|US4064289 *||Aug 21, 1975||Dec 20, 1977||Hitachi, Ltd.||Method of making a semiconductor device|
|US4097456 *||Mar 28, 1977||Jun 27, 1978||Gulf Research & Development Company||Preparation of acetylene-substituted polyimide oligomers and polyimide polymers|
|US4100137 *||Apr 15, 1975||Jul 11, 1978||Polysar Limited||Crosslinking of hydroxyl-containing polymers with polyaldehyde compounds|
|US4100138 *||May 12, 1975||Jul 11, 1978||Hughes Aircraft Company||Ethnyl terminated polyimide composites|
|US4101488 *||Sep 26, 1975||Jul 18, 1978||Nitto Electric Industrial Co., Ltd.||Water-soluble heat-resistant insulating varnish|
|US4107153 *||Sep 23, 1975||Aug 15, 1978||Toshiba Chemical Products Co., Ltd.||Heat-resistant thermosetting polyimide resin|
|US4108837 *||Feb 28, 1972||Aug 22, 1978||Union Carbide Corporation||Polyarylene polyethers|
|US4108926 *||Oct 28, 1976||Aug 22, 1978||The United States Of America As Represented By The Secretary Of The Air Force||Reactive plasticizer for thermoplastic polysulfone resins|
|US4115231 *||Dec 6, 1976||Sep 19, 1978||Ciba-Geigy Corporation||Crosslinkable mixtures of oligomers or polymers and diamines|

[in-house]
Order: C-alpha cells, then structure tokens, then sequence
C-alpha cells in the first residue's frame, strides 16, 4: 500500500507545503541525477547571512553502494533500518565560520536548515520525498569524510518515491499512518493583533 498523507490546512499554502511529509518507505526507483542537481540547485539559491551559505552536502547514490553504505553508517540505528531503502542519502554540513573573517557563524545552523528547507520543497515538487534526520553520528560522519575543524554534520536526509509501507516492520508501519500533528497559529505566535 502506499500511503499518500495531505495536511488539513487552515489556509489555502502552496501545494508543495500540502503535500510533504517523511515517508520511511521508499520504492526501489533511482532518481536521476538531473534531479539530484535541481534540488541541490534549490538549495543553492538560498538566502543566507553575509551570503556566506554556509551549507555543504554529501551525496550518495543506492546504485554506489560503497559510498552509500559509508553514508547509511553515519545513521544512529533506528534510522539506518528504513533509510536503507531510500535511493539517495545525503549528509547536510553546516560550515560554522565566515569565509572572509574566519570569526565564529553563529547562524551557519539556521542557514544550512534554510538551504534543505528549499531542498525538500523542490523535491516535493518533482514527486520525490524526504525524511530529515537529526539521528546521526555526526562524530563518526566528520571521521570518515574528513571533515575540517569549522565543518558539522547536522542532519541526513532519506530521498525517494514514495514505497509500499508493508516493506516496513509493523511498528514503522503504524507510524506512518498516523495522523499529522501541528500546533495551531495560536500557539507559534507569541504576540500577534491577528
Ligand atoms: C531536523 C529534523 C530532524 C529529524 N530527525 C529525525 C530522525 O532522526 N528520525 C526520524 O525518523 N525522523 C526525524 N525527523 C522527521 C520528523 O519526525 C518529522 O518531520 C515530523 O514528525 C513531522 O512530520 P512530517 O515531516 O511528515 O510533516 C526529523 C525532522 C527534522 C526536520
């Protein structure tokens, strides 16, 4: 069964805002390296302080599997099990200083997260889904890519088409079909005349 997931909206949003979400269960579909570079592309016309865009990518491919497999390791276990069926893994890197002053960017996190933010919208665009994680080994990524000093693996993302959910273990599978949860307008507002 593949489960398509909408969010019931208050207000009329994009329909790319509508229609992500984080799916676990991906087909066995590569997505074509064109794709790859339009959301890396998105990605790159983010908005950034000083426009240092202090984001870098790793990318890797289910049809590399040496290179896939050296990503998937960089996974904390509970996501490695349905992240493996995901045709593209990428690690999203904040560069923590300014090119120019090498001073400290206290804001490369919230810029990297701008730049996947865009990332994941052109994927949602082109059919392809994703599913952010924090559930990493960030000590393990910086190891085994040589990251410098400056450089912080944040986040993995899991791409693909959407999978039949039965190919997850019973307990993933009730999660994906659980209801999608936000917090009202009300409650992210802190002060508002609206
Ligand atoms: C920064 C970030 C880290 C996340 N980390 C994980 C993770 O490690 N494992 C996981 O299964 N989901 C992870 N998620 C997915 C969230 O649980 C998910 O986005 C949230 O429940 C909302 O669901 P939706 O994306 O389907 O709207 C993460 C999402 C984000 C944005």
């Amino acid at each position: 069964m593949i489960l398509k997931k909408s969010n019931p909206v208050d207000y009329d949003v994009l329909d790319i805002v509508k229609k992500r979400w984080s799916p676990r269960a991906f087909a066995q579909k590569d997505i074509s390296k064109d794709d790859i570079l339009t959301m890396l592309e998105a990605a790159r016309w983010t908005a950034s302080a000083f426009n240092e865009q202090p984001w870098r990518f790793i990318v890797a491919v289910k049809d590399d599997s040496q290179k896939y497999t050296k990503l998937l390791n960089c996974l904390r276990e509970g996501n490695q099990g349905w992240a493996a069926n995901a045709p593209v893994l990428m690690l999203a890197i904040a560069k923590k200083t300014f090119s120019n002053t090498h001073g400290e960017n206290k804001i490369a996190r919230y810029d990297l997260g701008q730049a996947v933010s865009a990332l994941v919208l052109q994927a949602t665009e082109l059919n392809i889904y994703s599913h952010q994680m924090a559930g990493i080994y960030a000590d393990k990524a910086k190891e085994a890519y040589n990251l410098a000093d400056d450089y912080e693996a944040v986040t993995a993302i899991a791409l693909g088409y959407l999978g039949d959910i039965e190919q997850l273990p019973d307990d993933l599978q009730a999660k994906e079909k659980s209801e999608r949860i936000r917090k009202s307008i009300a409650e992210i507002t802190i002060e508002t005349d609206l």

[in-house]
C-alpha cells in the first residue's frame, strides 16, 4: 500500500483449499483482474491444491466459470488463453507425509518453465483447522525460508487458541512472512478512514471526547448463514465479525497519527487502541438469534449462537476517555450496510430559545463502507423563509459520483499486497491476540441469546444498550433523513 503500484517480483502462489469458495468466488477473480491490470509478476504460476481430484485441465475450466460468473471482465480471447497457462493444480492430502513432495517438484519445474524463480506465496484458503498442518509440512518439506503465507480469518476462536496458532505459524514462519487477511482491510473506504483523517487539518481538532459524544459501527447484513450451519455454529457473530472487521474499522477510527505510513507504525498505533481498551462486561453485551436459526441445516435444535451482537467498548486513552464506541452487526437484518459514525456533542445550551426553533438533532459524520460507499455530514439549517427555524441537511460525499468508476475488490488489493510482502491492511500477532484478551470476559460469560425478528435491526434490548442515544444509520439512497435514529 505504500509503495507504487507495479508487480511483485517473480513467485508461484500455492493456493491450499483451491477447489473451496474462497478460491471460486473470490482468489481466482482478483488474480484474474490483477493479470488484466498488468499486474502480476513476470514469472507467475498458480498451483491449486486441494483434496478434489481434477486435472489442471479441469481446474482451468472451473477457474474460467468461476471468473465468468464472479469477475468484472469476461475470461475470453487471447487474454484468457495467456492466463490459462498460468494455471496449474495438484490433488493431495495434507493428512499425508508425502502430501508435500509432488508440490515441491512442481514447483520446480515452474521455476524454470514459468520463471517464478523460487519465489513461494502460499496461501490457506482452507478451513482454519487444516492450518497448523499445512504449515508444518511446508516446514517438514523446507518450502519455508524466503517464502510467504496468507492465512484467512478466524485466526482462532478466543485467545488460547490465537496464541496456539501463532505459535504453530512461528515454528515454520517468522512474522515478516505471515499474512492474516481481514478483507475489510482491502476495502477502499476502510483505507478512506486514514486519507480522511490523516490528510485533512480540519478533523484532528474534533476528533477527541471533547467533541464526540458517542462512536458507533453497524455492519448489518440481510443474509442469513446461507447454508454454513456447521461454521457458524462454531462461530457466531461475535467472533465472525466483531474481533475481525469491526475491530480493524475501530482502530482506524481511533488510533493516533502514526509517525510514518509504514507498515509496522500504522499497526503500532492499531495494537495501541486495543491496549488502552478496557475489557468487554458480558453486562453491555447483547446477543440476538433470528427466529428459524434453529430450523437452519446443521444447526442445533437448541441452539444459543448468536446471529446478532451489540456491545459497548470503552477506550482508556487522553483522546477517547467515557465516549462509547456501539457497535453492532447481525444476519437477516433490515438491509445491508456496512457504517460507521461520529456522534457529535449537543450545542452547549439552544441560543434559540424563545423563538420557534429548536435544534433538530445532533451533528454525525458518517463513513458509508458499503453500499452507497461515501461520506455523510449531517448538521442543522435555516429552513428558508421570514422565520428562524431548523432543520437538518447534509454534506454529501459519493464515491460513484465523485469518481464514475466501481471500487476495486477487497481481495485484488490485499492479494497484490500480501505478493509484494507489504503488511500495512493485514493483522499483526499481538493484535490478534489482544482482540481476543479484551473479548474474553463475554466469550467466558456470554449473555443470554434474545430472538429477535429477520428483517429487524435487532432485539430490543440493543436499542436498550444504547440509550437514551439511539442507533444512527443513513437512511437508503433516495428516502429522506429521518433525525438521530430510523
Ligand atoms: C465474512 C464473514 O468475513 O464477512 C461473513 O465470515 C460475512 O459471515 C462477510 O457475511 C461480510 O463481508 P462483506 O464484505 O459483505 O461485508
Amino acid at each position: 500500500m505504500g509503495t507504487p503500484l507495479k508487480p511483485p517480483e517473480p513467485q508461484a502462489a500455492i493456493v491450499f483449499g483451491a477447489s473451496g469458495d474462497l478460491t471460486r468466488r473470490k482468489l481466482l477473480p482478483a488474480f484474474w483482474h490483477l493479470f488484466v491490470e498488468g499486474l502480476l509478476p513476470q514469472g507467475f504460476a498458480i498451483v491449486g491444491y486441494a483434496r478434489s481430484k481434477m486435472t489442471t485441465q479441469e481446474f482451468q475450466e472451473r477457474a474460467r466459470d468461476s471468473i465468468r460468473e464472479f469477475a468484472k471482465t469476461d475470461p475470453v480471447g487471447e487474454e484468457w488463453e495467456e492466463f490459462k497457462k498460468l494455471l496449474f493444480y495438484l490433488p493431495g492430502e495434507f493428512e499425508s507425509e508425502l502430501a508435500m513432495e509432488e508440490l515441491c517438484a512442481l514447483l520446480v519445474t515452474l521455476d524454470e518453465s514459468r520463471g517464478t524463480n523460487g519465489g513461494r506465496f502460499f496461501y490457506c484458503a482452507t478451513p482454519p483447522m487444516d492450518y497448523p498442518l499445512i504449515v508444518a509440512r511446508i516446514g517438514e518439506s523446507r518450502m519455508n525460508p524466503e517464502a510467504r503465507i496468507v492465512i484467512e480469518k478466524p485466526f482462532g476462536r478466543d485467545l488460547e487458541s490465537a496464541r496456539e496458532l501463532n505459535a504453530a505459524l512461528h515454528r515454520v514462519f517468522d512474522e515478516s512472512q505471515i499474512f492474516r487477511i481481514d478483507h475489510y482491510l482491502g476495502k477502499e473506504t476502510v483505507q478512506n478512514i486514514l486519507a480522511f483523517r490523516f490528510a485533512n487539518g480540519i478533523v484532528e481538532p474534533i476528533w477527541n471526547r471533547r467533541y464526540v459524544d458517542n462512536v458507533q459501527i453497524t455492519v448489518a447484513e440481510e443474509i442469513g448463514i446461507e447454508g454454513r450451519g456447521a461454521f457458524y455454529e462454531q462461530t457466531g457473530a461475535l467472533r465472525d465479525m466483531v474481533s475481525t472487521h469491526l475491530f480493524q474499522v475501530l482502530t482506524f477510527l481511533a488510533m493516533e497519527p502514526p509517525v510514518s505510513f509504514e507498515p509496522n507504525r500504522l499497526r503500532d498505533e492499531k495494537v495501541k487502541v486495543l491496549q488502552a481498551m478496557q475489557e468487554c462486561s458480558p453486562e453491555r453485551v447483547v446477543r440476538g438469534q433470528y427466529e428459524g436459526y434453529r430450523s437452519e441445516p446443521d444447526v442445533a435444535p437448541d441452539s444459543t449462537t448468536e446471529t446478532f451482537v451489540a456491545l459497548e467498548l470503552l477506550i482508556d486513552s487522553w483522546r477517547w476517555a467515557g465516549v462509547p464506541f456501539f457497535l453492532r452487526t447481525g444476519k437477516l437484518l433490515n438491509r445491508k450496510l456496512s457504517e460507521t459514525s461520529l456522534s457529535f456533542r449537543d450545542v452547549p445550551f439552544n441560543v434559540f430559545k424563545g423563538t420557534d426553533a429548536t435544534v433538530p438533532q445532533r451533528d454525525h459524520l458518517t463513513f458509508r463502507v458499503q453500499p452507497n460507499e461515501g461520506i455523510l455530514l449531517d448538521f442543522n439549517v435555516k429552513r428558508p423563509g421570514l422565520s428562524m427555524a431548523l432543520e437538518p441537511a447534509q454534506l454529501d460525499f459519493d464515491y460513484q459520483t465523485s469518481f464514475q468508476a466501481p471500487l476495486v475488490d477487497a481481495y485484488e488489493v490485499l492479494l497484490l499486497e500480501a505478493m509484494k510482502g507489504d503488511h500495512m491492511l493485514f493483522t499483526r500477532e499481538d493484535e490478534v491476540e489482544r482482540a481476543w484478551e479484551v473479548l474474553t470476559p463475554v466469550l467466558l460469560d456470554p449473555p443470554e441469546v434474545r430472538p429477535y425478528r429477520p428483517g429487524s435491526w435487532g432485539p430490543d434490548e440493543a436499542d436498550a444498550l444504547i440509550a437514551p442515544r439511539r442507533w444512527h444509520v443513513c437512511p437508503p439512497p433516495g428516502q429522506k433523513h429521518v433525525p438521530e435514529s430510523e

|US4116937 *||Aug 25, 1976||Sep 26, 1978||Trw Inc.||Compliant maleimide based plastics|
|US4126619 *||Dec 6, 1976||Nov 21, 1978||Ciba-Geigy Corporation||Crosslinkable bis-imidyl derivatives|
|US4128574 *||Oct 4, 1976||Dec 5, 1978||General Electric Company||Method for making organic polycarboxylic acids|
|US4166168 *||Jul 25, 1978||Aug 28, 1979||Plastics Engineering Company||Polymerization products of acetylene-terminated polyimide derivatives|
|US4168366 *||Jul 25, 1978||Sep 18, 1979||Plastics Engineering Company||Polyimide derivatives|
|US4175175 *||May 8, 1978||Nov 20, 1979||Union Carbide Corporation||Polyarylene polyethers|
|US4176223 *||Dec 18, 1978||Nov 27, 1979||E. I. Du Pont De Nemours And Company||Polyimide-esters and filaments prepared from 4-(4'-carboxyphthalimido)benzoic acid or 4-(4'-hydroxyphthalimido)phenol|
|US4179551 *||Oct 25, 1977||Dec 18, 1979||Trw, Inc.||Low temperature curable compliant bismaleimide compositions|
|US4183839 *||Oct 5, 1977||Jan 15, 1980||John V. Long||Polyimide resin-forming composition|
|US4189560 *||Jun 21, 1978||Feb 19, 1980||Ciba-Geigy Corporation||Crosslinkable polymers of unsaturated imides|